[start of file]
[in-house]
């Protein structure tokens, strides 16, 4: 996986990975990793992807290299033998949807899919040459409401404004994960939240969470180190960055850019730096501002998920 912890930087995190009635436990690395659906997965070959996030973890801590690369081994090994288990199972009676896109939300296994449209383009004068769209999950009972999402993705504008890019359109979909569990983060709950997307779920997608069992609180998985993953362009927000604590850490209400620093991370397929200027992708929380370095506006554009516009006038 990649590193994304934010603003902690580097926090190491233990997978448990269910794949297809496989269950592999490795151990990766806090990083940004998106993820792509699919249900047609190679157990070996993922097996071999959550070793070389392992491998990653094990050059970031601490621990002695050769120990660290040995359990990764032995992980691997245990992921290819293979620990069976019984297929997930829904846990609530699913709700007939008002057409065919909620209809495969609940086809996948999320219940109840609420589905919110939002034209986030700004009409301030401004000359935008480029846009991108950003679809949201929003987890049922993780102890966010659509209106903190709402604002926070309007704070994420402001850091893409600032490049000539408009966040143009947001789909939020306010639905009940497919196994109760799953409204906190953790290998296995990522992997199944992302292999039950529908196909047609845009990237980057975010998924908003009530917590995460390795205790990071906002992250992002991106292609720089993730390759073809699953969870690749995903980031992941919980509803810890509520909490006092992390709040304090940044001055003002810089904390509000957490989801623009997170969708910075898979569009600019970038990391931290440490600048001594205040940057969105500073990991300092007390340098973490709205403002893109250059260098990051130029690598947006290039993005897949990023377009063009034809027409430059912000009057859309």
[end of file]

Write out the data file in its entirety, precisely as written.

[in-house]
């Protein structure tokens, strides 16, 4: 996986990975990793992807290299033998949807899919040459409401404004994960939240969470180190960055850019730096501002998920 912890930087995190009635436990690395659906997965070959996030973890801590690369081994090994288990199972009676896109939300296994449209383009004068769209999950009972999402993705504008890019359109979909569990983060709950997307779920997608069992609180998985993953362009927000604590850490209400620093991370397929200027992708929380370095506006554009516009006038 990649590193994304934010603003902690580097926090190491233990997978448990269910794949297809496989269950592999490795151990990766806090990083940004998106993820792509699919249900047609190679157990070996993922097996071999959550070793070389392992491998990653094990050059970031601490621990002695050769120990660290040995359990990764032995992980691997245990992921290819293979620990069976019984297929997930829904846990609530699913709700007939008002057409065919909620209809495969609940086809996948999320219940109840609420589905919110939002034209986030700004009409301030401004000359935008480029846009991108950003679809949201929003987890049922993780102890966010659509209106903190709402604002926070309007704070994420402001850091893409600032490049000539408009966040143009947001789909939020306010639905009940497919196994109760799953409204906190953790290998296995990522992997199944992302292999039950529908196909047609845009990237980057975010998924908003009530917590995460390795205790990071906002992250992002991106292609720089993730390759073809699953969870690749995903980031992941919980509803810890509520909490006092992390709040304090940044001055003002810089904390509000957490989801623009997170969708910075898979569009600019970038990391931290440490600048001594205040940057969105500073990991300092007390340098973490709205403002893109250059260098990051130029690598947006290039993005897949990023377009063009034809027409430059912000009057859309």